Heightened thrombogenicity and biomarker evidence of inflammation have been independently associated with ischemic risk in patients with coronary artery disease. However, a study examining their relation has not been reported. We analysed the relation between measurements of thrombogenicity and biomarkers in patients undergoing stenting and followed for 24 months recurrent ischemic events. In 84 consecutive patients undergoing stenting, pre-procedure thrombogenicity was measured by thrombelastography (TEG) and conventional aggregometry whereas biomarkers were measured by fluorokine multi-analyte profiling. Patients were stratified into quartiles based on platelet-fibrin clot strength (MA) by TEG and correlated with ischemic event occurrence. Patients in the highest MA quartile (high MA) had greater ADP-induced platelet aggregation (57.5 ± 15.0% vs. 47.9 ± 17.6%, p = 0.05), C-reactive protein (25.0 ± 5.6 vs. 4.2 ± 1.0 μg/mL, p = 0.006) and interleukin-8 (23.8 ± 2.8 vs. 14.1 ± 1.6 pg/mL, p < 0.001) than patients within the lowest MA quartile (low MA). Epidermal growth factor (7.7 ± 2.2 vs. 1.2 ± 0.3 pg/mL, p = 0.006) and vascular endothelial growth factor (296 ± 35 vs. 190 ± 10 pg/mL, p = 0.05) were also higher. Patients with high-MA had an ischemic event more often than patients with low-MA (48% vs. 13%, p = 0.02). Our study suggests that a link is present between inflammation and heightened thrombogenicity measured pre-procedurally in the patient at high risk for recurrent ischemic events after stenting. Larger studies are required to solidify these observations and their clinical relevance.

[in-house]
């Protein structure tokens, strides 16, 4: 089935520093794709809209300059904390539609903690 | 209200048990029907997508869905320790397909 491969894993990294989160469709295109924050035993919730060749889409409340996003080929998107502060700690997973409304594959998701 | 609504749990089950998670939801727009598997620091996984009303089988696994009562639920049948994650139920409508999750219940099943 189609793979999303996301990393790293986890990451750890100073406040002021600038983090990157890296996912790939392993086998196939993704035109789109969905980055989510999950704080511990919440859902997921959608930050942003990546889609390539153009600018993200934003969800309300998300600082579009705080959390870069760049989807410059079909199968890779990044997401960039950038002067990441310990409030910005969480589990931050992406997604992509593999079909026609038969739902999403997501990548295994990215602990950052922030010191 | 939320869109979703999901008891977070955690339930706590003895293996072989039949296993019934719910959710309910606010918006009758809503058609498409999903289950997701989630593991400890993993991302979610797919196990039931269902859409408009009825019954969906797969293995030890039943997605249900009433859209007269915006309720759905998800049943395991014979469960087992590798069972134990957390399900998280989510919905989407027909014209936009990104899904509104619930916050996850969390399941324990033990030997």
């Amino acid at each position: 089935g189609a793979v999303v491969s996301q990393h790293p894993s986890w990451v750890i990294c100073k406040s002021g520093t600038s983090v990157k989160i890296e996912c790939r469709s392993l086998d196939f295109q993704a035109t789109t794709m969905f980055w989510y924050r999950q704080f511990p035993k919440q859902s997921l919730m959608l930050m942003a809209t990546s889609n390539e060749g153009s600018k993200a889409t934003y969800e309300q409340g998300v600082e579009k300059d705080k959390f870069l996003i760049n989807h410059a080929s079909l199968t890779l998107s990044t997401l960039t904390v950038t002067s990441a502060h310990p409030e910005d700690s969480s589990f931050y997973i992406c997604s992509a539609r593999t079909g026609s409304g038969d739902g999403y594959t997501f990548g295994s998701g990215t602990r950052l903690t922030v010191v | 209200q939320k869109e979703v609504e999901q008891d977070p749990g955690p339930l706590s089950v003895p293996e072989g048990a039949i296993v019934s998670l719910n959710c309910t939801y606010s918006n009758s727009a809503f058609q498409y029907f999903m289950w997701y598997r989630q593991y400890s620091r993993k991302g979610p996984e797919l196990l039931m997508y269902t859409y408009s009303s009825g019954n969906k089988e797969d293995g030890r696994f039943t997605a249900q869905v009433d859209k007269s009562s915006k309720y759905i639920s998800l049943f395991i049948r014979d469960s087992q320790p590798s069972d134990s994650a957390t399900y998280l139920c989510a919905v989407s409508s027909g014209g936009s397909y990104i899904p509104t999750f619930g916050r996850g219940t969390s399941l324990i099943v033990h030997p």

- Ischemic events
- Platelet-fibrin clot strength
ASJC Scopus subject areas